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Currency Devaluations of the 1930s

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Published : October 01st, 2012
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For some reason, I have the urge to work on this topic a little more. I made available the raw data here:

April 15, 2012: Foreign Exchange Rates 1914-1941

The basic story of this time period, 1920-1940 is something like this: A lot of currencies left the gold standard during WWI, including the U.S. to a small degree. Some then had hyperinflation in the early 1920s. During the mid-1920s, these currencies are repegged to gold. The Great Depression begins. I thought Germany was the first of the big countries to devalue in August of 1931, but it turns out that was wrong. Germany's government defaulted on its debt that month, and imposed heavy currency controls, but the currency was not (officially) devalued. Thus, Britain was the first of the big countries to devalue, in September 1931. Because the British pound was the world's premier international currency, much like the dollar is today, many countries followed Britain's lead and devalued simultaneously or soon after. Japan followed in December 1931, basically to return the yen exchange rate to its pre-devaluation level.

These are annual averages, which unfortunately do not capture some of these events well. The September 1931 devaluations, for example, get averaged into 1931, so the 1931 averages show only a slight decline for the full year. The U.S. devalues in 1933 of course, and repegs to gold in 1934 at $35/oz.

I suppose some of the points made here are that most countries devalued their currencies around the late 1931 timeframe, if not earlier in some instances. This put "beggar thy neighbor" trade pressures on all the non-devaluing countries. When the world's premier international currency, in this case the British pound, is devalued, usually there are a lot of copycats. The result is that nearly all countries also devalued, if only to restore exchange rates to somewhere near their pre-devaluation levels.

I'll have the remainder of the countries next week.

 

Argentina devalued alongside Britain in late 1931, and again in 1934.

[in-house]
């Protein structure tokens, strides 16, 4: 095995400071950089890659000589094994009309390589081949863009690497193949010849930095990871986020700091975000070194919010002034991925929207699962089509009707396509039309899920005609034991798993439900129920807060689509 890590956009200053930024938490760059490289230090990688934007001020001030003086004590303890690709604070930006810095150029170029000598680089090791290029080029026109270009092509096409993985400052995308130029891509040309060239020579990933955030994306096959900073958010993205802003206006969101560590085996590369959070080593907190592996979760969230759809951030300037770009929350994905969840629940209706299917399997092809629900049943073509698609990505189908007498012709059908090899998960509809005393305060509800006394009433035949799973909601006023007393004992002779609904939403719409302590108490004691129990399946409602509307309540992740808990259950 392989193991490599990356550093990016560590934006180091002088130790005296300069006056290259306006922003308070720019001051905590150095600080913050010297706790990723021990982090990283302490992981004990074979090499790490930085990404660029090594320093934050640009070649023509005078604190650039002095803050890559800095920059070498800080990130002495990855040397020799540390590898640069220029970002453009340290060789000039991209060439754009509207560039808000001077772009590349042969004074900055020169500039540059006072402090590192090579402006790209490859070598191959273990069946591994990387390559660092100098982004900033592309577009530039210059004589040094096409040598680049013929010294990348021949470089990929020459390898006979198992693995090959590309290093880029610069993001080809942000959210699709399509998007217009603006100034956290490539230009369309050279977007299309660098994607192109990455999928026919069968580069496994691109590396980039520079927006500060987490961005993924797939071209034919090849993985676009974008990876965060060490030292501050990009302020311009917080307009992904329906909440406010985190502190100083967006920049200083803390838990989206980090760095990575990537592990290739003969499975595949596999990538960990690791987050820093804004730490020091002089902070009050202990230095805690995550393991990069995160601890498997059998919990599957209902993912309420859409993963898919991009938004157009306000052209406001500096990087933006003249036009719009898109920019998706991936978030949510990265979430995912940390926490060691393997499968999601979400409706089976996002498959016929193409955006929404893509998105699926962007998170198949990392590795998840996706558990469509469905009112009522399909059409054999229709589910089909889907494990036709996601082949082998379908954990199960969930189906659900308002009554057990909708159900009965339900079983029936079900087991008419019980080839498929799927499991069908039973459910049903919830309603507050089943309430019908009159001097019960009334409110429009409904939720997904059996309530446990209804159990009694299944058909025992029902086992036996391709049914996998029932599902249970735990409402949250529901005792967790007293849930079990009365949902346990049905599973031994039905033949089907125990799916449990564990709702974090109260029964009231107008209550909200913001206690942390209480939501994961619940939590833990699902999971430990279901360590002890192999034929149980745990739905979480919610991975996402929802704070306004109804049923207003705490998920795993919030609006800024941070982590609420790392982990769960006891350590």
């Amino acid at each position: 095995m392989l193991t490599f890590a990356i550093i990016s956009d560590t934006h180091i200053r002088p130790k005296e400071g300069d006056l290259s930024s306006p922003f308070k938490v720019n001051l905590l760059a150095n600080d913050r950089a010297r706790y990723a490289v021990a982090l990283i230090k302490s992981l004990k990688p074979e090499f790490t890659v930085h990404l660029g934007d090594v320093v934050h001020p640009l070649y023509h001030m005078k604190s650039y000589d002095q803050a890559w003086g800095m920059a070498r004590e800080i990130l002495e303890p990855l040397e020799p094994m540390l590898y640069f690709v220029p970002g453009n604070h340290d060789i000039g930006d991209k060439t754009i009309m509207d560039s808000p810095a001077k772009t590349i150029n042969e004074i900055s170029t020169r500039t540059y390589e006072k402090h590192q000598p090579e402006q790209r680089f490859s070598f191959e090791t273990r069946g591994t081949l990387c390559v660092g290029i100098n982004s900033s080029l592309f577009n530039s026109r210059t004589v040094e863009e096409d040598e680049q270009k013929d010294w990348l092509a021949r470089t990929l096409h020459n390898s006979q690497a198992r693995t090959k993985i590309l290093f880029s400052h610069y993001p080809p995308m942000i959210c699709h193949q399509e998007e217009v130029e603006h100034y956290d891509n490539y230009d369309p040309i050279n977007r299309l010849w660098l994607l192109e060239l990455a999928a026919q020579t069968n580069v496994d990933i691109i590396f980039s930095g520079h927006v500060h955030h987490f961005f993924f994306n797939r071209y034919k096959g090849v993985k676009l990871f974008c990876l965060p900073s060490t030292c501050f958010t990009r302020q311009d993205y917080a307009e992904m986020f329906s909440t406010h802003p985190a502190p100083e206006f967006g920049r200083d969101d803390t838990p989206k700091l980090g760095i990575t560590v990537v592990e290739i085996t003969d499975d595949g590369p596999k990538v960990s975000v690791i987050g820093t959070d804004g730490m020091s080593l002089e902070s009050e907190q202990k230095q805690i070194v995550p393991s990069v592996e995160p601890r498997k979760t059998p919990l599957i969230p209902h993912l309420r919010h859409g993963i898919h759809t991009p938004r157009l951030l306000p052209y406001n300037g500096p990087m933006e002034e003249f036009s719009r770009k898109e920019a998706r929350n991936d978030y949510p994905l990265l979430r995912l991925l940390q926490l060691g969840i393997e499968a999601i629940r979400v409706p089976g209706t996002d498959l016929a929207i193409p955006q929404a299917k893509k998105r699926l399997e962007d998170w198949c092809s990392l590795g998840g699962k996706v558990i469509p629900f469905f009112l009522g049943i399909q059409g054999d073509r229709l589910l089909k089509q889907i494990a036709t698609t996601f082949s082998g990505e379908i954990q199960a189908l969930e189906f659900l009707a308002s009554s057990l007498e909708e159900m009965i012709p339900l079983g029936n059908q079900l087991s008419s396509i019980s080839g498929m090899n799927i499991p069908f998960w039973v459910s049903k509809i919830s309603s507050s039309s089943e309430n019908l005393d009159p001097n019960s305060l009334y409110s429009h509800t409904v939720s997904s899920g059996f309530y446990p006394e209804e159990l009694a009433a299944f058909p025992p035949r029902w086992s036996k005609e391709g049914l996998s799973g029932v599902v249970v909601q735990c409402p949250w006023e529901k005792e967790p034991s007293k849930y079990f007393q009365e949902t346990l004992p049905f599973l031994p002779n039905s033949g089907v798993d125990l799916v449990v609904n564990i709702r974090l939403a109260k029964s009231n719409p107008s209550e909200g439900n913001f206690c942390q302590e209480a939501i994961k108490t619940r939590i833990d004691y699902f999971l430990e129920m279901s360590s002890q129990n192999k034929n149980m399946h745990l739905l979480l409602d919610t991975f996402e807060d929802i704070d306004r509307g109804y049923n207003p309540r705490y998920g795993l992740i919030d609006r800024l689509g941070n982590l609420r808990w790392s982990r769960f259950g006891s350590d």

Australia devalued in August 1931.



Austria devalued alongside the U.S. in 1933-34, but not to the same magnitude.



Belgium devalued alongside the U.S. in 1933-34, but not to the same magnitude.



Then as now, Brazil never had much committment to a stable currency.



British India followed the British pound, rising in value in the early 1920s and then devalued in September 1931.



Bulgaria maintained its currency value throughout the period.



Canada, not surprisingly, shows a combination of both the British and U.S. patterns, devaluing in September 1931 and again in 1933-34, although not the same magnitude in both cases.



Chile had several currency depreciation events.



China was on a silver standard, not a gold standard, and the value of the currency fell vs. gold as a result of the falling value of silver vs. gold. In the late 1930s, the currency was further devalued as the government printed money to pay for war with Japan.
This resulted in hyperinflation in the 1940s.

Nathan Lewis

 

(This item originally appeared at http://www.newworldeconomics.com/archives/2012/093012.html on September 30, 2012.)

 

 

 

Data and Statistics for these countries : Argentina | Australia | Austria | Belgium | Brazil | Bulgaria | Canada | Chile | China | Germany | India | Japan | All
Gold and Silver Prices for these countries : Argentina | Australia | Austria | Belgium | Brazil | Bulgaria | Canada | Chile | China | Germany | India | Japan | All
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Nathan Lewis was formerly the chief international economist of a firm that provided investment research for institutions. He now works for an asset management company based in New York. Lewis has written for the Financial Times, Asian Wall Street Journal, Japan Times, Pravda, and other publications. He has appeared on financial television in the United States, Japan, and the Middle East.
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